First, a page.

Causes of Clinical Depression
Depression may be partly associated with personality disorder
and psychological sensitivity as noted above, or it may be mostly
biological as will be discussed in this section. Biological
depression may make one’s personality seem more disordered and
vice-versa. Many persons with depression often conclude there was
a problem in their upbringing, and maybe there was, but often
they confuse meaning and cause. Any significant life event of
course has meaning for the person, but it may not be the
cause of the problem. Most persons with tough childhoods
don’t get depression; but if you have both it is easy to make
cause and effect conclusions.
While the details are beyond the scope of this web site,
there are also an enormous number of studies and findings on the
biologic nature of depression. For example, if you put the search terms,
"genetics of depression", or "serotonin transporter in
depression", or "brain scans in depression", or "neurobiology
in depression", etc. into the Pub Med web
site of the U.S. National Library of Medicine or other search engine, you will find an extensive literature related to biologic findings in depression.
A consistent finding is that of overactivity in the hypothalamic-pituitary-adrenal (HPA) axis (possibly from stress) leading to increased tone of the sympathetic nervous system that then causes the release of cytokines (substances usually released when there is some inflammation) that promote the development of depression. Another is that a deficiency of neurotrophic factors that help the growth and survival of nerves in an area of the brain called the hippocampus can lead to depression. Antidepressants are known to normalize the HPA axis, and also to increase the production of neurotrophic factors.
Some researchers have found that persons
with one type of genetics (the short form of the serotonin
transporter allele) are more sensitive to developing depression
secondary to outside stress compared to those without these
genetics. This suggests (but not proven yet) that there may be interaction between environment and
heredity, but again, as most persons would not get depressed with
this kind of stress, it is not unreasonable to see the major
cause as biologic in nature. Otherwise, it would be like saying
that eating chocolate cake interacts with genes in those susceptible to diabetes so
that diabetes is not due to a biologic cause. Finally, molecular biology studies are beginning to show that specific "molecular signatures" may be found in persons with depression.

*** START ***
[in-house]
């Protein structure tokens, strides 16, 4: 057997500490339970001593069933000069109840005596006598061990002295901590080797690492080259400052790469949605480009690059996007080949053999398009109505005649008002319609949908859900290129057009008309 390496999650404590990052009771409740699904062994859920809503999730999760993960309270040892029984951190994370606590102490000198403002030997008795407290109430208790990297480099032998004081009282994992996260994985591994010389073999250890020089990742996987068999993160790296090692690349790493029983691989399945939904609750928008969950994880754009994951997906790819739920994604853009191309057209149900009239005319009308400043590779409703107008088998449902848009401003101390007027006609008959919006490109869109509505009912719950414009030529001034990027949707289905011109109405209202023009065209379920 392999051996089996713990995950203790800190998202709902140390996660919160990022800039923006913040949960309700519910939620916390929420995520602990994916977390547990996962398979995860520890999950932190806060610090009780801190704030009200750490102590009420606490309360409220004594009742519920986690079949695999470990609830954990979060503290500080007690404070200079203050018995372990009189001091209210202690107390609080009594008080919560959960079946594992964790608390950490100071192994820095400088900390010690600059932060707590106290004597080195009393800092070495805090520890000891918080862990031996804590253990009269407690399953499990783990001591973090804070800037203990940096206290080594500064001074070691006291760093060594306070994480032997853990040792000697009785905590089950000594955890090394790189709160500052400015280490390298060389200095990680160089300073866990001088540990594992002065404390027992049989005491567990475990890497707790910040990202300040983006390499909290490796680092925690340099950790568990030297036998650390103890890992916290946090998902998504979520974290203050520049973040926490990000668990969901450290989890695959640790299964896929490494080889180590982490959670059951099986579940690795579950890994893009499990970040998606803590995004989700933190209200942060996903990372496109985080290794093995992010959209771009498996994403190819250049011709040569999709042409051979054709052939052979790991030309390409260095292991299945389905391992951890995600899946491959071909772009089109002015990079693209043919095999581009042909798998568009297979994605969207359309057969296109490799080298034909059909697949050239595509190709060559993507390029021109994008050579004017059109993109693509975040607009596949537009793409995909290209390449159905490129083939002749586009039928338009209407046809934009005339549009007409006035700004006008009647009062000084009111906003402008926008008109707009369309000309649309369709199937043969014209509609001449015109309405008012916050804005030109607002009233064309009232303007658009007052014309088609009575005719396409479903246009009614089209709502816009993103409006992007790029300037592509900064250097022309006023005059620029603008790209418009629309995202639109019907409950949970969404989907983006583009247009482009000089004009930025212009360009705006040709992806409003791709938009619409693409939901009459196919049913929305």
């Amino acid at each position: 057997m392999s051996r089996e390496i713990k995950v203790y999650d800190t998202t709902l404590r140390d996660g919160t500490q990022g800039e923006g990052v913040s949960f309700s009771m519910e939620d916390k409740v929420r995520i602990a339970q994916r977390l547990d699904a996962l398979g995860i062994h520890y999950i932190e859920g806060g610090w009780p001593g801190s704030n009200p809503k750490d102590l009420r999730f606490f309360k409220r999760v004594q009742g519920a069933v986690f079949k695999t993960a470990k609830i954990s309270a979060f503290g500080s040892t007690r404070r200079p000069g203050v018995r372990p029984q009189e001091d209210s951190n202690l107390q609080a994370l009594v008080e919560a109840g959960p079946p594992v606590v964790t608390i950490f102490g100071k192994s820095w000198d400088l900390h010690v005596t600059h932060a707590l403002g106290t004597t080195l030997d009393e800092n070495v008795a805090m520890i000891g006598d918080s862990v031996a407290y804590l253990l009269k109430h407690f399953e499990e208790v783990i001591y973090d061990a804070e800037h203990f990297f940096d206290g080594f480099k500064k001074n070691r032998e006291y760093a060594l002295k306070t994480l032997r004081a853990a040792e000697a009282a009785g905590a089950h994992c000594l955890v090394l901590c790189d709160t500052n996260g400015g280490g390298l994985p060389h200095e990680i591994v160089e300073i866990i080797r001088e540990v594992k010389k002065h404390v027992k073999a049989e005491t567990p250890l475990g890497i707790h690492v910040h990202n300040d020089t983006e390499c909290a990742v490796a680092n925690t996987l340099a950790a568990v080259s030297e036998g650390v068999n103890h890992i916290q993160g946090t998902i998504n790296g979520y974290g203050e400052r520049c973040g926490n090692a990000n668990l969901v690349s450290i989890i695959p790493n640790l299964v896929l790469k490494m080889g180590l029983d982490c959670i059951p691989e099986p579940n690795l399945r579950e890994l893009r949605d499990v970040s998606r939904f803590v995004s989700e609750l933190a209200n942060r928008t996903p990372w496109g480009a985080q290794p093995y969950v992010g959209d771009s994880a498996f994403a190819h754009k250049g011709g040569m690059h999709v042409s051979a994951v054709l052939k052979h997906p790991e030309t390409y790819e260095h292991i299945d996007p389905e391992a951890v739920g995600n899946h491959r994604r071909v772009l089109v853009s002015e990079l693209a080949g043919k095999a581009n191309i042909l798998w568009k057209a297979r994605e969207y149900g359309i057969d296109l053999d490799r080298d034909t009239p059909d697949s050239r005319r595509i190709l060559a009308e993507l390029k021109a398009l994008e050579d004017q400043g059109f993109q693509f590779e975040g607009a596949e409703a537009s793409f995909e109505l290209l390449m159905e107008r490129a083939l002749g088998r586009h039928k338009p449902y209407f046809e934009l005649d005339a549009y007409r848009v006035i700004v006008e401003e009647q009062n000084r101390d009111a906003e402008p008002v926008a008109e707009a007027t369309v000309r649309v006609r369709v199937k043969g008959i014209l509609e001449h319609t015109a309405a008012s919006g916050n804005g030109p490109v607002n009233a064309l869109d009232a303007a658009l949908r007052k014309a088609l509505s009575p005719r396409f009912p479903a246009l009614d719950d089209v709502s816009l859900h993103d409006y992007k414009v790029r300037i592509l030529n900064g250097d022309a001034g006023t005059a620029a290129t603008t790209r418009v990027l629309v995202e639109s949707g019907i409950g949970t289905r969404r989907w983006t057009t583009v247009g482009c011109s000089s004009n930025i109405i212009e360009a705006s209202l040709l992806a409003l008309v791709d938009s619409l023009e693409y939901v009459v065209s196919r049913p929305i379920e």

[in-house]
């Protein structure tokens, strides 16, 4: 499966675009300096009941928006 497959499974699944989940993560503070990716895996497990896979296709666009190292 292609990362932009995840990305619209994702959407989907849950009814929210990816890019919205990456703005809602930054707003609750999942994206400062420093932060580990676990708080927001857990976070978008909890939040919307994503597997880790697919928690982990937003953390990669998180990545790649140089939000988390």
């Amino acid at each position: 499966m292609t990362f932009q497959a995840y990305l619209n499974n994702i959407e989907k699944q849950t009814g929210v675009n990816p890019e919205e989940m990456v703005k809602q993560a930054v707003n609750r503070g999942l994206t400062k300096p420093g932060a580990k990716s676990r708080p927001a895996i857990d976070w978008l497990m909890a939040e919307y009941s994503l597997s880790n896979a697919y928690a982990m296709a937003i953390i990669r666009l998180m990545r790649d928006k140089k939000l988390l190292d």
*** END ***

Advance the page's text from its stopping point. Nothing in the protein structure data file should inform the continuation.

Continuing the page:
Types of Clinical Depression
This discussion assumes there is no substance use involved.
Persons who use cocaine, ecstasy, LSD, and other substances may
induce a mood disorder in themselves, the characteristics of
which may differ from the discussion below and are beyond the
scope of this web site.
Dysthymia (Persistent Depressive Disorder)
Dysthymia is a chronic mild depression. It has
a lifetime Risk of 6%. These persons often come for treatment
when their depression gets worse, and sometimes when something
happens that forces them to see that their moods and energy
levels are seriously impairing their ability for success. Most of
the ideas noted in the clinical depression section above also
pertain to dysthymia.
Recurrent Brief Depression
Recurrent Brief Depression (RBD) is defined as short-duration (less then 14 days, usually 2-3 days) of depressive episodes occurring at least once a month over at least one year, not related to menses in women. These episodes may be severe, have associated anxiety, irritability and over-sleeping. The lifetime prevalence of RBD has not been clearly established because studies did not clarify RBD with and without a history of other mood disorders, however, the DSM-IV field trial estimated the life-time of RBD only to be about 2%.
Many persons seen in the Counseling Tokyo offices have on and off short periods of depression, often concluding that they are part of their personality or circumstances, not seeking help until they have a more severe episode. The frequent nature of RBD occurring in a variety of circumstances indicates that the brain areas disturbed are probably set in a cyclical fashion like many other parts of human neurologic function (e.g., sleep-wake cycles, brain control of hormonal cycles, body temperature cycles, etc., called circadian rhythms).
Persons with Atypical Depression usually have overeating instead of a decrease in appetite, oversleeping instead of insomnia, ability to feel some degree of enjoyment in response to positive events, and may show a high sensitivity to being rejected. Actually, a large percent of persons with a diagnosis of depression may exhibit these kinds of symptoms.
The trouble with having this type of depression is that is is often overlooked by both the patient and the therapist as a eaction to stress or a Personality Disorder. Patients with atypical depression may languish in psychotherapy for years with a diagnosis of personality disorder only to find that antidepressant medication finally helps them significantly. Note that both the typical and atypical types of depression may be associated with high levels of irritability instead of depressed mood per se. An astute psychiatrist might diagnose depression in someone who most persons see as only "cranky".
Go to depression page three.
Summary of Depression Links:
Cognitive Therapy ｜
Serotonin Transporter Allele｜
Molecular Biology Studies｜
Recurrent Brief Depression｜
bipolar disorder (Manic Depression)｜
Diagnostic and Statistical Manual of Mental Disorders-IV｜
Post-Partum Depression ｜
Premenstrual Dysphoric Disorder｜